Management of AIH

The mainstay of the management of AIH is regulating the dysfunctional immune system with immunosuppressive agents. Oral glucocorticoids (e.g. prednisone, prednisolone) and thiopurines (eg azathioprine) are the first line treatments for AIH with medications such as mycophenolate mofetil, calcineurin inhibitors, and biologics considered in treatment intolerance or treatment failure. Response to therapy is gauged by monitoring improvement – and ideally normalization – of ALT, AST, and IgG levels. Patients should be referred to Hepatology to discuss need for liver biopsy and possible treatment if suspicion is high after or despite laboratory testing. 

Pre-treatment considerations

Prior to initiating treatment, patients with AIH should be optimized to limit adverse effects of therapy. These interventions are often already incorporated into primary care clinics but can have substantial effects in preparing patients for treatment of AIH.

  • Check thiopurine methyltransferase (TPMT) activity – detects individuals who are at risk of severe myelosuppression from azathioprine.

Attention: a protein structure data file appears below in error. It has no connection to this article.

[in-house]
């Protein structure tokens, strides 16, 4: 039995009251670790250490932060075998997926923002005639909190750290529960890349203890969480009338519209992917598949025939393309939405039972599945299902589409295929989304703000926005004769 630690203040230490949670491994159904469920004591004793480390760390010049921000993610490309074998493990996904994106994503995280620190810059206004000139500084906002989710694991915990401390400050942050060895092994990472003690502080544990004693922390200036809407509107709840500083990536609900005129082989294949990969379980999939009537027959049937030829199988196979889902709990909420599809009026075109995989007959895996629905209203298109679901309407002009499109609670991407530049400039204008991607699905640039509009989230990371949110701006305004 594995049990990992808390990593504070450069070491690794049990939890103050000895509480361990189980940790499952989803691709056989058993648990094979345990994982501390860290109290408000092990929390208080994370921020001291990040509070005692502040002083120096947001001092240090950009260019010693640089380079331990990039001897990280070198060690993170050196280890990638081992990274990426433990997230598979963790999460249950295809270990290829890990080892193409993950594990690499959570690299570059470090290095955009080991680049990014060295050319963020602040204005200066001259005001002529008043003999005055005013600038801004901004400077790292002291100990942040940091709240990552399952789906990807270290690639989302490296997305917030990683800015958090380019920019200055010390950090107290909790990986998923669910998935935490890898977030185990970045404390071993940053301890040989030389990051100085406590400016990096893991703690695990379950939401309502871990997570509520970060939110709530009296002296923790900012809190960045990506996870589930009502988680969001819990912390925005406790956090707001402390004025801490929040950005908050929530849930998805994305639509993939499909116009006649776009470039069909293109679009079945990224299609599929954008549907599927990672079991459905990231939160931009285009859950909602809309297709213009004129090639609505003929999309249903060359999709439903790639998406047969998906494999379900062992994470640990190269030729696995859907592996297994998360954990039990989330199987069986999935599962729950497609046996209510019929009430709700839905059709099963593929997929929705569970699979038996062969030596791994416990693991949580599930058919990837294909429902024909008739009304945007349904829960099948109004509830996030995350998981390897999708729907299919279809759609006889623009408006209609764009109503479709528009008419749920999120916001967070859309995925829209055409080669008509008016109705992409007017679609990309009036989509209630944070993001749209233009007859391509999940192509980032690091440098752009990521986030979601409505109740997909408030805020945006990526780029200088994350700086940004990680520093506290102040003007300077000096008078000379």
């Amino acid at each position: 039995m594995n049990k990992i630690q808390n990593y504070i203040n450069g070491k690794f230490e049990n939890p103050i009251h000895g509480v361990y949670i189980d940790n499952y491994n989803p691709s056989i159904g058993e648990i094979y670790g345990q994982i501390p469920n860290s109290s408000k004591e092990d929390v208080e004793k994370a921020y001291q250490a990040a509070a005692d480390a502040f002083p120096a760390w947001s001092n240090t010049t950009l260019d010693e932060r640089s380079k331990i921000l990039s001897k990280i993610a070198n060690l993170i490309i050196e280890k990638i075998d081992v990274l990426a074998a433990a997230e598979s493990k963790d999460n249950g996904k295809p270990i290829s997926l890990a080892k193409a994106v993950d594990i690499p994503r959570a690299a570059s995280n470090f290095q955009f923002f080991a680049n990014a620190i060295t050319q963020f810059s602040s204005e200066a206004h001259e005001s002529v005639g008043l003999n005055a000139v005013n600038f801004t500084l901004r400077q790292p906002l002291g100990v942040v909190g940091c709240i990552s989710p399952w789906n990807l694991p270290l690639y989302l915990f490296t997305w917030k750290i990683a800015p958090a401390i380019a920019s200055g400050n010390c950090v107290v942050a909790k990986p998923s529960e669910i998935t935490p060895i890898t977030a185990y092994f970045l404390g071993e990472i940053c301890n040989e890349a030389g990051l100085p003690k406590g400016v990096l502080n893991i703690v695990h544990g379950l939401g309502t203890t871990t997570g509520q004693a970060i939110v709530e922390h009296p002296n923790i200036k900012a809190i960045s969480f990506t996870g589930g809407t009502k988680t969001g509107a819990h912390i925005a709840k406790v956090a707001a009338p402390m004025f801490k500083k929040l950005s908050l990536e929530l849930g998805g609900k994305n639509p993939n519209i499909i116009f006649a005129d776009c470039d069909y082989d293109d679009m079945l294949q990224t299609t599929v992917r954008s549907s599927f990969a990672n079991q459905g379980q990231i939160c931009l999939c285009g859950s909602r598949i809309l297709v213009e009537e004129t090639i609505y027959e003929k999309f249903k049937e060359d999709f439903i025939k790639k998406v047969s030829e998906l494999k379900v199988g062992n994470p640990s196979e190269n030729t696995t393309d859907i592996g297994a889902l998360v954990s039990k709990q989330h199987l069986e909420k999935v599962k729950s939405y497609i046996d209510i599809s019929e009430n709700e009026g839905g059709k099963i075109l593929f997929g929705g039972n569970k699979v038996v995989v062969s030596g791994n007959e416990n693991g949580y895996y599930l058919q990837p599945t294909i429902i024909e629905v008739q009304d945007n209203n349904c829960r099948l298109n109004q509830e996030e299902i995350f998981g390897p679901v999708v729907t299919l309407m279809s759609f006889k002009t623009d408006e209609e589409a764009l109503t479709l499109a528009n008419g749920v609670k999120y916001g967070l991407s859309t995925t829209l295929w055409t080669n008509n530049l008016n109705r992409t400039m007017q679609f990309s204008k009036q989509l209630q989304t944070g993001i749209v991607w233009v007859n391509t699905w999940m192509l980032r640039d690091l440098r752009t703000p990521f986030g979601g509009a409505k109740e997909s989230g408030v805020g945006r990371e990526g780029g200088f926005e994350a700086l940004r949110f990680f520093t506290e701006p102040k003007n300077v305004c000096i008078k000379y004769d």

• Administer age-specific vaccinations and vaccinations against hepatitis A and B viruses if non-immune.
  • Perform bone density assessments in patients at risk for osteoporosis given the possibility of long-term glucocorticoid use. Vitamin D levels should also be checked at diagnosis and annually.
  • Screen for celiac and thyroid diseases given disease overlap. 
  • Monitor for and manage features of metabolic syndrome.
  • Assess for barriers to long-term medication adherence including depression and anxiety which is more common in AIH than in the general population. 

Pregnancy counseling in AIH